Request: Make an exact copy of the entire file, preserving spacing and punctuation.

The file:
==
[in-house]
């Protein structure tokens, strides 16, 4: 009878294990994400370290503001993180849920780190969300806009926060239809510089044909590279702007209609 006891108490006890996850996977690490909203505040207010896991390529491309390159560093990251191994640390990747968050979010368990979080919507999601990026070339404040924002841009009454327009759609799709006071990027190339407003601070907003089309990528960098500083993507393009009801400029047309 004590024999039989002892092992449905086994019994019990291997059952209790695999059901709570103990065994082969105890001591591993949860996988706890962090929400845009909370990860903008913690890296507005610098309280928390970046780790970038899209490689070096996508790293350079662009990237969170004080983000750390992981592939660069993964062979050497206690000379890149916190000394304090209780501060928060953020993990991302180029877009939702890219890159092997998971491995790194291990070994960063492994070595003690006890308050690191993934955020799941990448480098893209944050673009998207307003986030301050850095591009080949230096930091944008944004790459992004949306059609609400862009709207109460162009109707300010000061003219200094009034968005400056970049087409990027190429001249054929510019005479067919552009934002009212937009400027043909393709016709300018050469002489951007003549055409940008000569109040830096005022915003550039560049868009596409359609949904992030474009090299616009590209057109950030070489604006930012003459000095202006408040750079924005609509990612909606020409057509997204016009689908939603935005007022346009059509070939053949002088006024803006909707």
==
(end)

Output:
[in-house]
């Protein structure tokens, strides 16, 4: 009878294990994400370290503001993180849920780190969300806009926060239809510089044909590279702007209609 006891108490006890996850996977690490909203505040207010896991390529491309390159560093990251191994640390990747968050979010368990979080919507999601990026070339404040924002841009009454327009759609799709006071990027190339407003601070907003089309990528960098500083993507393009009801400029047309 004590024999039989002892092992449905086994019994019990291997059952209790695999059901709570103990065994082969105890001591591993949860996988706890962090929400845009909370990860903008913690890296507005610098309280928390970046780790970038899209490689070096996508790293350079662009990237969170004080983000750390992981592939660069993964062979050497206690000379890149916190000394304090209780501060928060953020993990991302180029877009939702890219890159092997998971491995790194291990070994960063492994070595003690006890308050690191993934955020799941990448480098893209944050673009998207307003986030301050850095591009080949230096930091944008944004790459992004949306059609609400862009709207109460162009109707300010000061003219200094009034968005400056970049087409990027190429001249054929510019005479067919552009934002009212937009400027043909393709016709300018050469002489951007003549055409940008000569109040830096005022915003550039560049868009596409359609949904992030474009090299616009590209057109950030070489604006930012003459000095202006408040750079924005609509990612909606020409057509997204016009689908939603935005007022346009059509070939053949002088006024803006909707």